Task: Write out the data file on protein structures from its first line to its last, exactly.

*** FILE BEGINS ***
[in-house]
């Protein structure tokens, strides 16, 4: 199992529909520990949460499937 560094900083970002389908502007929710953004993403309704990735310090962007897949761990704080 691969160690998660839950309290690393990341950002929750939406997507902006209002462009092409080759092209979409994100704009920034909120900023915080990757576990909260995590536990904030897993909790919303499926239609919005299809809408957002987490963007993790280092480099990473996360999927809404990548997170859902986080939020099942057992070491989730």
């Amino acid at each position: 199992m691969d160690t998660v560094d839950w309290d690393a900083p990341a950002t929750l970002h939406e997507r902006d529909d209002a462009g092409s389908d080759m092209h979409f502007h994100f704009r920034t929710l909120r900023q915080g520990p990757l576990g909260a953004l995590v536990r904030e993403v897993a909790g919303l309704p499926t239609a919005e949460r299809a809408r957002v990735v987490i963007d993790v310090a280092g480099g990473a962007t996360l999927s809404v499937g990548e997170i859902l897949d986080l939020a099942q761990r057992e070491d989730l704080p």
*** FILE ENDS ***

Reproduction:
[in-house]
């Protein structure tokens, strides 16, 4: 199992529909520990949460499937 560094900083970002389908502007929710953004993403309704990735310090962007897949761990704080 691969160690998660839950309290690393990341950002929750939406997507902006209002462009092409080759092209979409994100704009920034909120900023915080990757576990909260995590536990904030897993909790919303499926239609919005299809809408957002987490963007993790280092480099990473996360999927809404990548997170859902986080939020099942057992070491989730």
């Amino acid at each position: 199992m691969d160690t998660v560094d839950w309290d690393a900083p990341a950002t929750l970002h939406e997507r902006d529909d209002a462009g092409s389908d080759m092209h979409f502007h994100f704009r920034t929710l909120r900023q915080g520990p990757l576990g909260a953004l995590v536990r904030e993403v897993a909790g919303l309704p499926t239609a919005e949460r299809a809408r957002v990735v987490i963007d993790v310090a280092g480099g990473a962007t996360l999927s809404v499937g990548e997170i859902l897949d986080l939020a099942q761990r057992e070491d989730l704080p």